A monument design is very personal; therefore no single design can be appropriate for every memorial. Some people prefer a very simple design with the family names and dates and an added carving or perhaps a cross, or rose. Since monuments are a tribute to one’s life, personalized memorials have become increasingly popular. The sky really is the limit. Anything that can be drawn can be reproduced on a monument. A full service retailer should have an art department and artistic consultant to help you choose a fitting design. They should provide you with sketches of your ideas showing you how the finished monument will look. They should be willing to alter those drawings to your liking. However, it is not their role to pressure you into one of their designs. Rather, a good monument retailer will listen to your wants and needs and help you plan a suitable monument accordingly.

2. What is Granite?

Granite is a plutonic or deep seated rock which contains minerals of quartz, feldspar, and mica. It is the presence of these three elements that give granite its beauty and warm, rich colors. The rock itself is wholly crystallized and features unique granular patterns. The quartz contributes the shine and sparkle. The above, combined with its durability and proven resistance to deterioration, makes it a perfect medium for the creation of monuments, buildings, and other constructive purposes.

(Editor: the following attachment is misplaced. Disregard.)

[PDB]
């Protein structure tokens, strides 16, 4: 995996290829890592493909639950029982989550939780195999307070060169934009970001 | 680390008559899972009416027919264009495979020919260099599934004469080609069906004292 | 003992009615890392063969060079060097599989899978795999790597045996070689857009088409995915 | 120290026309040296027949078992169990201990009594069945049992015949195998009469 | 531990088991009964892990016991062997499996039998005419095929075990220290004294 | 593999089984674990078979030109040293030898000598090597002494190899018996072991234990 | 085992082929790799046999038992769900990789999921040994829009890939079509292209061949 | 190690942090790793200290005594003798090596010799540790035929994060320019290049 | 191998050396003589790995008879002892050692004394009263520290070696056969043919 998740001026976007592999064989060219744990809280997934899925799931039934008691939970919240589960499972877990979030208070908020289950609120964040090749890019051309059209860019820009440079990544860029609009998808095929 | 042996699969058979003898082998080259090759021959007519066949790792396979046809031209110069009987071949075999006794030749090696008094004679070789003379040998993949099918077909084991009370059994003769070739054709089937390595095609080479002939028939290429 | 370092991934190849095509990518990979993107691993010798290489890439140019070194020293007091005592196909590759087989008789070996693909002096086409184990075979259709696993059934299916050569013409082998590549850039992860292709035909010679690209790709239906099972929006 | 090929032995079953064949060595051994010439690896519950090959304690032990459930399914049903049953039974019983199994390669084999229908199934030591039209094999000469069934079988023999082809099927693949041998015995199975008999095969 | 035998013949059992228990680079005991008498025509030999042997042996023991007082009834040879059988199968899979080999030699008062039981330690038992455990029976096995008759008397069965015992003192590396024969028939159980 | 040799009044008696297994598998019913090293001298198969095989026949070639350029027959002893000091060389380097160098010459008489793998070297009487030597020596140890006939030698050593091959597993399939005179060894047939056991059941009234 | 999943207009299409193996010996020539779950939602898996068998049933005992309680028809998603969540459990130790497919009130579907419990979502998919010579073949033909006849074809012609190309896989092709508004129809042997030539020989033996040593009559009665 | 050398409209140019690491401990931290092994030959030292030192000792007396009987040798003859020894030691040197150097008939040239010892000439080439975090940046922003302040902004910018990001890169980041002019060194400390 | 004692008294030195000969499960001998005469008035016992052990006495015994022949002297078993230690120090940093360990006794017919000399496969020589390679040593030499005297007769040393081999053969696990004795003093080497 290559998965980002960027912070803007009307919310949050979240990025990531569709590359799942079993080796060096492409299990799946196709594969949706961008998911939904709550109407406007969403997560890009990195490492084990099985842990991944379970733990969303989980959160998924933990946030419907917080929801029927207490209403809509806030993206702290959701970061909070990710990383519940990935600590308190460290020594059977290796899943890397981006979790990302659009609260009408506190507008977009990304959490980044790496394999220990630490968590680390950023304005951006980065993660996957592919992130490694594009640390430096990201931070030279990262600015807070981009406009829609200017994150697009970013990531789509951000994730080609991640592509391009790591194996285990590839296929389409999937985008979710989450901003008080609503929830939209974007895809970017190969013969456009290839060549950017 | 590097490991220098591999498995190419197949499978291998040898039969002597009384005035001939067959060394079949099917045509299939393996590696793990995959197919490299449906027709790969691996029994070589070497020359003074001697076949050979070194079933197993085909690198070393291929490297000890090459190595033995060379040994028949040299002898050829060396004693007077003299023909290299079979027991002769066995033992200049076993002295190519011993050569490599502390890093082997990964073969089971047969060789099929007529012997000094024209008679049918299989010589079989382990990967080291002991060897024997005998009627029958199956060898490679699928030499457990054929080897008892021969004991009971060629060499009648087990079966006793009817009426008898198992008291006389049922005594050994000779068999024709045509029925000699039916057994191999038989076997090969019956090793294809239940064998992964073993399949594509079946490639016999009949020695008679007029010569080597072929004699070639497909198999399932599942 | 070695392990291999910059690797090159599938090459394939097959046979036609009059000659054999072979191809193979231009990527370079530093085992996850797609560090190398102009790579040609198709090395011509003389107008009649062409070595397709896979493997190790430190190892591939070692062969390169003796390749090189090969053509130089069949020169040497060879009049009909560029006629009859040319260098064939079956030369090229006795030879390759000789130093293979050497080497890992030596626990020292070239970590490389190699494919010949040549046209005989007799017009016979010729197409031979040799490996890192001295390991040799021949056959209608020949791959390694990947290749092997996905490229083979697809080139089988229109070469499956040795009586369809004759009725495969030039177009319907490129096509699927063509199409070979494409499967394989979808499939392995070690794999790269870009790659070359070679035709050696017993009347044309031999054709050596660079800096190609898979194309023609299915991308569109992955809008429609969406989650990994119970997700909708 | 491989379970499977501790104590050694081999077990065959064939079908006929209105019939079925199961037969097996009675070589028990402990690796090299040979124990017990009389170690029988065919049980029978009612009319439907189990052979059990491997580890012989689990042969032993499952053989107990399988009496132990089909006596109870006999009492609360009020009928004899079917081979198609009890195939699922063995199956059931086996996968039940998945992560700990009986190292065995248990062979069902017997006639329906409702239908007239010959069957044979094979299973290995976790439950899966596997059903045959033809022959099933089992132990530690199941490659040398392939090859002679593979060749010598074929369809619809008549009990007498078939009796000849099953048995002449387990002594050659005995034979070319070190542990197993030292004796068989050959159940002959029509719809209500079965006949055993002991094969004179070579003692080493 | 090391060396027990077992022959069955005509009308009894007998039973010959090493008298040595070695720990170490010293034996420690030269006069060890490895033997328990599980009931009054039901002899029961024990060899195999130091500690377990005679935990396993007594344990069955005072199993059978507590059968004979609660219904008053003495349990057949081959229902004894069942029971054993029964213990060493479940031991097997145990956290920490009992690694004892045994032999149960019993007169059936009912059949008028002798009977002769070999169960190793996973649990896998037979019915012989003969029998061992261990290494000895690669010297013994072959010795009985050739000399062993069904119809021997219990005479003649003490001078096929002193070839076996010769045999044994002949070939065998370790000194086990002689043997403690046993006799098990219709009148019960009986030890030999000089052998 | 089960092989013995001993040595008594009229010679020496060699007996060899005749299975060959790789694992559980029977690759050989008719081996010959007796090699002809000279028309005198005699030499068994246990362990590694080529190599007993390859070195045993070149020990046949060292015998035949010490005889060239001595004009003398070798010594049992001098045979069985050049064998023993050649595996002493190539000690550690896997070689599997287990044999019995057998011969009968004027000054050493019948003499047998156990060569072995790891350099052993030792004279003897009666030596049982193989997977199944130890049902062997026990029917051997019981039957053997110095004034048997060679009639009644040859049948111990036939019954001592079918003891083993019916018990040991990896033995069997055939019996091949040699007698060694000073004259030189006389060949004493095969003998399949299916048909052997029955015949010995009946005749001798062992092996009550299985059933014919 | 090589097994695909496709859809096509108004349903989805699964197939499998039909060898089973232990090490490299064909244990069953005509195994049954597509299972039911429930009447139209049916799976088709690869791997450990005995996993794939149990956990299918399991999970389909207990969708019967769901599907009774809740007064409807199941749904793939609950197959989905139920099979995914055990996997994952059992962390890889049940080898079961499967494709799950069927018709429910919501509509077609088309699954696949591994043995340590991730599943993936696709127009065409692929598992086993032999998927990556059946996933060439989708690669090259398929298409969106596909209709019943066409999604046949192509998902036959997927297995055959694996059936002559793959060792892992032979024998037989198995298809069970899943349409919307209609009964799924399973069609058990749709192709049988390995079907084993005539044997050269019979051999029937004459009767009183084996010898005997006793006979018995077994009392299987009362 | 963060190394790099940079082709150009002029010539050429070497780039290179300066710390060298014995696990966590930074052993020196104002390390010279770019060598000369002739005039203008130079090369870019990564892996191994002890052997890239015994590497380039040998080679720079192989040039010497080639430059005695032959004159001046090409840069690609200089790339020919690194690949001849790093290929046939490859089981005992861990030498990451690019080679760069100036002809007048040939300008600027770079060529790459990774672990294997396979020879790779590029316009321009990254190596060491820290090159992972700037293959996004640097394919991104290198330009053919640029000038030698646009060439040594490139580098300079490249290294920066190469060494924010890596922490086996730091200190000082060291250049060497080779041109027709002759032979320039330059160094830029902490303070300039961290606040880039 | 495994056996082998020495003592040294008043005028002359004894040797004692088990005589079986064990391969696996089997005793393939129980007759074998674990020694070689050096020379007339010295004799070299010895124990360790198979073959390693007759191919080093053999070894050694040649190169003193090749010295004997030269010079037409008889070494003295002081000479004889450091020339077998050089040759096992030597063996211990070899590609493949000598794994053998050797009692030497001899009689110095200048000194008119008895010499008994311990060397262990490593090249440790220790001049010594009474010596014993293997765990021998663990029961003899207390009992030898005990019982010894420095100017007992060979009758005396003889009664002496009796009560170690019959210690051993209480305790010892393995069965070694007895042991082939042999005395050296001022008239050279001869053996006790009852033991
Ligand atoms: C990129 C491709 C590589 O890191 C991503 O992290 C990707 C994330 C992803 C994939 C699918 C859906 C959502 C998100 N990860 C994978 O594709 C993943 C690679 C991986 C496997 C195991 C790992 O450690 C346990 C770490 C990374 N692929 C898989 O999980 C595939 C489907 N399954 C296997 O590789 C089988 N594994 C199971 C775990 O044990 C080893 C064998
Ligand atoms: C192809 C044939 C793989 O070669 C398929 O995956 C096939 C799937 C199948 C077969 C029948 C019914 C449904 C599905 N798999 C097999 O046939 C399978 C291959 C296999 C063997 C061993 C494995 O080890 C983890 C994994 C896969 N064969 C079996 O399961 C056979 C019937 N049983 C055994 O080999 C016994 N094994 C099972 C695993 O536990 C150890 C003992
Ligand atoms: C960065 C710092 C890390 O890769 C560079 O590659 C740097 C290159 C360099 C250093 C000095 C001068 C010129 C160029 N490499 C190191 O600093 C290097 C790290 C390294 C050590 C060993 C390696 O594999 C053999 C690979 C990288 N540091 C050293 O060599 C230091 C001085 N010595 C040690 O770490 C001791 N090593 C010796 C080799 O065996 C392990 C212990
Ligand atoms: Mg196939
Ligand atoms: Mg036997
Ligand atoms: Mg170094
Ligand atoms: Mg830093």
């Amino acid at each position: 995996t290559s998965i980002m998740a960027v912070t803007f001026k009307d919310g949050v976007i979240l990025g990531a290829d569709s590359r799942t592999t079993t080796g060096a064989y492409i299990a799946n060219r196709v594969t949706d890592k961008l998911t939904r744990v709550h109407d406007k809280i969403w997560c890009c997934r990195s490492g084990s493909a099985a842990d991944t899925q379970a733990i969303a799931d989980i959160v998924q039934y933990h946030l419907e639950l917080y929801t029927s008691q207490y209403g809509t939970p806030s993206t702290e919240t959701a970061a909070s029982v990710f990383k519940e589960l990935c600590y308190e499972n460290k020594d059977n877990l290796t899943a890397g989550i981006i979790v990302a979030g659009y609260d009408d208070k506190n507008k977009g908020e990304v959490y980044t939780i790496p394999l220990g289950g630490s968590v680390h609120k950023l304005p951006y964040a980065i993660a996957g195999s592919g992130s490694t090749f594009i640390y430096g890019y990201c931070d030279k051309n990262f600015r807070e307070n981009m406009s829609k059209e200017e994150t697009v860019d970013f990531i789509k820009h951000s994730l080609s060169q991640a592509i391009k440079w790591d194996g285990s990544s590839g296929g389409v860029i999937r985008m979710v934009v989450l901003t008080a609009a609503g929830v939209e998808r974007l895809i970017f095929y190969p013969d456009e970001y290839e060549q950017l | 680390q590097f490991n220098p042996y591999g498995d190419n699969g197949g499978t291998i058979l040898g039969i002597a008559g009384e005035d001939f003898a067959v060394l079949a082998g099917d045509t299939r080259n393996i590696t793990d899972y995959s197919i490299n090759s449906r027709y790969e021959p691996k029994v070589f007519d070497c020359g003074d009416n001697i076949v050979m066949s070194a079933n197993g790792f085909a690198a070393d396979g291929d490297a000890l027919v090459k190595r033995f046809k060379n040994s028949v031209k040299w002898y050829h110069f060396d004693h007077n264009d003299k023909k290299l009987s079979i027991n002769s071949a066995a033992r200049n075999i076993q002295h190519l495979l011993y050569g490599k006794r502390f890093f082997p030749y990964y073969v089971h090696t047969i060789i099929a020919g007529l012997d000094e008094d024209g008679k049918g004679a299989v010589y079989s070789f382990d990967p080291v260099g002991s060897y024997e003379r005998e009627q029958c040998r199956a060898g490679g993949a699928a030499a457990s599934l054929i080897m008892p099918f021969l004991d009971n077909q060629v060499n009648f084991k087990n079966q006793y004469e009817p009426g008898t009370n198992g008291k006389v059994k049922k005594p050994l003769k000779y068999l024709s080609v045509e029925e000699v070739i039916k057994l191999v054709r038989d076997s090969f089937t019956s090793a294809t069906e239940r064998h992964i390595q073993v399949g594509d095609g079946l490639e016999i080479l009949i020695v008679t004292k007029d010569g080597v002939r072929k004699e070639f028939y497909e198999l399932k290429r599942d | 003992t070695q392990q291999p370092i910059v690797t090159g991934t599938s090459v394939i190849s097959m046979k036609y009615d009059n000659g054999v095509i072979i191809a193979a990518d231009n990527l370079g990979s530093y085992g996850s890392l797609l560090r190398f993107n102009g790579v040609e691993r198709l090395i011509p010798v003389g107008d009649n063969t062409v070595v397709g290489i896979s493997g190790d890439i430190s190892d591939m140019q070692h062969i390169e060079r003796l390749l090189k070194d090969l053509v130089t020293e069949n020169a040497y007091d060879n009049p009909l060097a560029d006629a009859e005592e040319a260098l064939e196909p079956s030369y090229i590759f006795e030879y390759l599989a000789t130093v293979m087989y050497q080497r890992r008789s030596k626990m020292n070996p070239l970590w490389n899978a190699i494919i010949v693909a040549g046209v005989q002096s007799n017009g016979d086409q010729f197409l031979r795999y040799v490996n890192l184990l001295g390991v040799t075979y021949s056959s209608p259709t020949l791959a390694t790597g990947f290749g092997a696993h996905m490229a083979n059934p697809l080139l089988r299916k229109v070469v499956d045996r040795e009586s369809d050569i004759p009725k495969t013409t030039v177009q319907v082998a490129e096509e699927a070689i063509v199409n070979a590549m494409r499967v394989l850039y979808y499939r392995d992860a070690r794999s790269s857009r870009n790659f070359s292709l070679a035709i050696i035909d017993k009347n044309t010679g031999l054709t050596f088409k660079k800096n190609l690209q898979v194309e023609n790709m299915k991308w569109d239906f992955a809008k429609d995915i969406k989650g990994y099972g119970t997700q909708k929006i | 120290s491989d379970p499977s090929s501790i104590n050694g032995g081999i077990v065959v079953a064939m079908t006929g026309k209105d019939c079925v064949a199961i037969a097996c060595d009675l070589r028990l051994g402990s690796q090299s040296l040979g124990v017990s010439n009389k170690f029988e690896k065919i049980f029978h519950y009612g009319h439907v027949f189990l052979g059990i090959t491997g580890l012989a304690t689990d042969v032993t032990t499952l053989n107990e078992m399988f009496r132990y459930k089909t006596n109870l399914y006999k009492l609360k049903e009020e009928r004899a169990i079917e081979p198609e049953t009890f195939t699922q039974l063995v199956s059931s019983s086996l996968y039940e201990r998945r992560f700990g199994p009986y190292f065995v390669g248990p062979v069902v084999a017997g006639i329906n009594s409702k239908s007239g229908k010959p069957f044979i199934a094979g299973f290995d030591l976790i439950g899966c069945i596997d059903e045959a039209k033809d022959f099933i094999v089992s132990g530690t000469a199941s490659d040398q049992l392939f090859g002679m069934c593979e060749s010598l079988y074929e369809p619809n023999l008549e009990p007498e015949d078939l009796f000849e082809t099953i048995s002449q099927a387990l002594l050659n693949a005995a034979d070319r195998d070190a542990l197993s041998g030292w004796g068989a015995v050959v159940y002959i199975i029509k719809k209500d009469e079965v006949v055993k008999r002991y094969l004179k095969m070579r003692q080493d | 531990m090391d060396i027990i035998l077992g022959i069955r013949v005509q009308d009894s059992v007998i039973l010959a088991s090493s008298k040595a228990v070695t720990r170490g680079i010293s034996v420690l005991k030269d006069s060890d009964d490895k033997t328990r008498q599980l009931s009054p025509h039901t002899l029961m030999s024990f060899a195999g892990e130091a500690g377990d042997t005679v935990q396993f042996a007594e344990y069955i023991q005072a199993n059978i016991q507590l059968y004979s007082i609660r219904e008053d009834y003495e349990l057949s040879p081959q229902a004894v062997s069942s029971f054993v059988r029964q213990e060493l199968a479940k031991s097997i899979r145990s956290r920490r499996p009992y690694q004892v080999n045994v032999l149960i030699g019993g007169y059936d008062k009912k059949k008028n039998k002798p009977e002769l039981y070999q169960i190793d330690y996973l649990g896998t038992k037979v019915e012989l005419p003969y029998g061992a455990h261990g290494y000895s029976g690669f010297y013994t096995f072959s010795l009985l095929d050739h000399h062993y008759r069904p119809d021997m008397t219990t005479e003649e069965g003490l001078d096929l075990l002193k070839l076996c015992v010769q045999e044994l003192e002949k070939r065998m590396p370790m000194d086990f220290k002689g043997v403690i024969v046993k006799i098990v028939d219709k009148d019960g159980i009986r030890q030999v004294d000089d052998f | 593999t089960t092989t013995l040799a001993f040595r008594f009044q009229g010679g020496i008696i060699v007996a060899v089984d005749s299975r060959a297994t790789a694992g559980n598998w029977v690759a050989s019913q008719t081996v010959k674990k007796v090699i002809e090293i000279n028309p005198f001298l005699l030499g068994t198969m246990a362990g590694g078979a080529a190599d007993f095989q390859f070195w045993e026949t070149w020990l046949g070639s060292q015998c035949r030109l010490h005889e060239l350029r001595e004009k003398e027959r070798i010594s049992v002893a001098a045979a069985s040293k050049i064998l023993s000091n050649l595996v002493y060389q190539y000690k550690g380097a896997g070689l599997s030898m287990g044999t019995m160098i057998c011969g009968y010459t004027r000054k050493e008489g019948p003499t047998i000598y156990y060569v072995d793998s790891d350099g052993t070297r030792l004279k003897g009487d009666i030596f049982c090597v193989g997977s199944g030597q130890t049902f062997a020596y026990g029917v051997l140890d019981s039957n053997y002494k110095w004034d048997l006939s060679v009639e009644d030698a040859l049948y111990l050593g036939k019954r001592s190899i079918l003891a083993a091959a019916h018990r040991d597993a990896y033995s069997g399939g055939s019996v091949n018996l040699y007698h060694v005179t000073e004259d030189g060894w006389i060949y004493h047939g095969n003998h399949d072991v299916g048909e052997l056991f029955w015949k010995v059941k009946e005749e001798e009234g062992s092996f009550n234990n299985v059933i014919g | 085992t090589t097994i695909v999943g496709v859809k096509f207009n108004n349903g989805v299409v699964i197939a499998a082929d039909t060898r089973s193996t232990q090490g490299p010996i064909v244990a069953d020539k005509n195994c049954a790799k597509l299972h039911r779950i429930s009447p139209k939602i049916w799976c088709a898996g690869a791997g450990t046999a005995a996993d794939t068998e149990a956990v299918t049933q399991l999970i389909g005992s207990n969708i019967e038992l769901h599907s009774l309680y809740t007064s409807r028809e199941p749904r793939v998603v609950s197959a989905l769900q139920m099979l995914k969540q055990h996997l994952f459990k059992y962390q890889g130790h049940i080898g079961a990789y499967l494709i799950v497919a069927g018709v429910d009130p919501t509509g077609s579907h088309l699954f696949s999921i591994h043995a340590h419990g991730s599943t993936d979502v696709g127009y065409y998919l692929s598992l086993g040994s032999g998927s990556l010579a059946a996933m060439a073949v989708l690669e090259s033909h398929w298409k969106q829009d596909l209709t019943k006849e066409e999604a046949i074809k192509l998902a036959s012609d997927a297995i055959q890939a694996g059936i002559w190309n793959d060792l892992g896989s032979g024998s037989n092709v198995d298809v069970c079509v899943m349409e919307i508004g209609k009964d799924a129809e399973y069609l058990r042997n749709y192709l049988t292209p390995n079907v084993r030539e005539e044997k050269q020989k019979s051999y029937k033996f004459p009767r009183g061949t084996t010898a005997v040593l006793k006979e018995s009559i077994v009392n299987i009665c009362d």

6. How long does it take from the time a monument is ordered, until it is placed in the cemetery?

Taking into consideration the many steps involved in producing a memorial, delivery time is relatively short.

3. Where does the Granite come from?

Most of the memorials we offer come from quarries in the United States. Different parts of country produce different colors of granite. Granite is also imported from places such as South Africa, India, China, South America, and Scandinavia. Although granite deposits can be found and quarried all over the world, only granite from certain areas is proven to be of the quality required for memorials.

4. How are Granite Memorials made?